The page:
Some might call it Sudden Election Syndrome. Others might call it the Stealth Employee Free Choice Act. But a new proposal that effectively would bypass standard National Labor Relations Board-supervised elections could revolutionize labor relations in this country. If nothing else, unions could make out like bandits in their organizing drives and corporate campaigns. The source of this initiative: the National Labor Relations Board. On February 26, the NLRB published a notice of proposed rulemaking in the Federal Register that would allow a union and an employer to file a joint petition for a board-supervised election to be held on an agreed-upon date within 28 days. This document, to be called an “RJ petition,” may have a good many dissenting workers crying foul.
Last year, unions swallowed a bitter pill when Senate Republicans successfully blocked passage of the Employee Free Choice Act (EFCA), a bill already passed by the House in March that would have forced employers to recognize as binding card checks that win a simple majority. In other words, if a union manages to convince at least 50 percent of the employees who are part of a potential collective bargaining unit to sign a card indicating an intention to join, the result would preclude any possibility of holding a secret-ballot election, for decades the template for American union democracy. The RJ Petition would appear to be the NLRB’s way of breaking the EFCA impasse. How workable the plan would be in practice is another story.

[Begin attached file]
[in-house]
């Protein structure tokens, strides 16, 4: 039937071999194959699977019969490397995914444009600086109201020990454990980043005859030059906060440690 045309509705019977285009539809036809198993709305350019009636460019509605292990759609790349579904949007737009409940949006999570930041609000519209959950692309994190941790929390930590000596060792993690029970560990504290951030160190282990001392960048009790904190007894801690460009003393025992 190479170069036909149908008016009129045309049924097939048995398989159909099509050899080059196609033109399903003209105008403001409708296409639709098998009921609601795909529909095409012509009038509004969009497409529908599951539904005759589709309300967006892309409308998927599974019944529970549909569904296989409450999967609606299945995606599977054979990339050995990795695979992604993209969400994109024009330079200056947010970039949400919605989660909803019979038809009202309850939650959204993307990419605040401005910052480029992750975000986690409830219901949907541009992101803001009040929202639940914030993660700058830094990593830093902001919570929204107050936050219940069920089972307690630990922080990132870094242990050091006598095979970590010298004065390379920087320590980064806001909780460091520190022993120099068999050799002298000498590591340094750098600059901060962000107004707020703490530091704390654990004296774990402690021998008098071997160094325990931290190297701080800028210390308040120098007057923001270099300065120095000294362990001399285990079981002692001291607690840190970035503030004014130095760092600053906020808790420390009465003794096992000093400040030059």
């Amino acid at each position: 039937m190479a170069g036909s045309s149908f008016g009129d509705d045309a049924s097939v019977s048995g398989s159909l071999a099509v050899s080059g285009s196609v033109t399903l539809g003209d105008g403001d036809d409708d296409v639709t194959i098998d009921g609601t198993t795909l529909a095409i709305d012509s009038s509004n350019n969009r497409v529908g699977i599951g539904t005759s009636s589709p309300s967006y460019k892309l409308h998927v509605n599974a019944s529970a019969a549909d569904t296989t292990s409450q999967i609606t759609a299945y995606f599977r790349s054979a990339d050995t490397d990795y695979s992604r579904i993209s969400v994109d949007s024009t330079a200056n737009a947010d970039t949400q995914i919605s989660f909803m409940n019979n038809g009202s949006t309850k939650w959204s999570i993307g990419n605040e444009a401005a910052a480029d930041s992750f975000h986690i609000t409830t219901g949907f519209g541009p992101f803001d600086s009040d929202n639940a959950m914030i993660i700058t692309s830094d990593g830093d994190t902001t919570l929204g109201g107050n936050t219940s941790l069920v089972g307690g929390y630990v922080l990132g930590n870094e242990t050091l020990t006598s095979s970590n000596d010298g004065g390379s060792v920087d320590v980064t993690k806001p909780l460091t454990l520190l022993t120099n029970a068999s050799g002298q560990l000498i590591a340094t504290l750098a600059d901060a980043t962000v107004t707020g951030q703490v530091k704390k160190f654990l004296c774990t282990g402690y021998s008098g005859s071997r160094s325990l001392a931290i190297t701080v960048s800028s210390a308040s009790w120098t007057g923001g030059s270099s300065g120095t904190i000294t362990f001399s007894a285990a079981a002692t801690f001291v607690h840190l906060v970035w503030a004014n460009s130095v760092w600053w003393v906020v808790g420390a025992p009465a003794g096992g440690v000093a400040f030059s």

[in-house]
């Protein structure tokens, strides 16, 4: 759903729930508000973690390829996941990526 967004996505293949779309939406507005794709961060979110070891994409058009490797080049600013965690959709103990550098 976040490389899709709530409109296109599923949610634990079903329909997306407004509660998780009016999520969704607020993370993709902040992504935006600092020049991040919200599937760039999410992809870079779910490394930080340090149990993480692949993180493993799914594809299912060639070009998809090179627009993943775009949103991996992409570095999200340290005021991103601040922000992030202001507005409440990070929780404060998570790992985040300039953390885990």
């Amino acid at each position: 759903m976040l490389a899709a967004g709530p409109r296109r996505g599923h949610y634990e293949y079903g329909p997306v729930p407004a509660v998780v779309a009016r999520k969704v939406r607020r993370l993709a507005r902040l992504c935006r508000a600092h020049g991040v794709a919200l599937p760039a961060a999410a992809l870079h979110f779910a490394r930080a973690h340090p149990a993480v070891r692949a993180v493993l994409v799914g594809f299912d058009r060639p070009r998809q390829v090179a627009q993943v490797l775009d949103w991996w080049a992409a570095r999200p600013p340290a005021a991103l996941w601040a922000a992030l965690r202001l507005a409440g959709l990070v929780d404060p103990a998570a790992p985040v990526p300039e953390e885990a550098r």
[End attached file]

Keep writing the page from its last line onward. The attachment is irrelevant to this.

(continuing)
Under the proposed rule, no show of interest in joining a union would be required. A union conceivably could set up an NLRB-monitored election without the support of a single worker. That’s quite a comedown from the current minimum threshold of 30 percent. The petition would be filed jointly by the employer and the union. A board-supervised election then would be held no more than 28 days later. Within three days of docketing, the NLRB regional director would notify the parties of its decision to approve the election petition. The board then would send the employer a notice to be posted in the workplace at least three working days in advance of the election. All election and post-election issues would be resolved by the regional director; there would be no chance to appeal a ruling to board headquarters in Washington. Any adjudication would occur after union certification. Finally, the proposal would limit to seven days the period during which employees could file an unfair labor practice charge. On the whole, this looks like a winner of a deal – for organized labor.
The salient reality of the proposal is that it would not give time to either employees or employers opposing unionization to mount any campaign. Moreover, despite the seeming intent by the NLRB of speeding up the election process, there’s a built-in Catch-22 that may prevent elections from happening altogether. Face it: A union isn’t likely to file a joint petition unless it’s fairly confident it will win. But that very act of confidence will make a skeptical employer downright reluctant. This paradox resembles that chimera known as the “friendly divorce.” When one spouse thinks he or she has the upper hand, the other spouse will sense as much, and decline any offer of a joint settlement. Even assuming an employer is eager to hold an election – it does happen occasionally – the union might prefer a more confrontational route. Think only of the United Food and Commercial Workers’ ongoing corporate campaign against Smithfield Foods. Indeed, unwittingly or not, the RJ Petition might serve as a spur to corporate campaigns. To sound off one way or another, e-mail NLRB Executive Secretary Lester A. Heltzer at Lester.Heltzer@nlrb.gov or call (202) 273-1067. The deadline for comments is Thursday, March 27. (Daily Labor Report, 2/26/08; Kreitzman Mortensen & Borden, 2/26/08; other sources).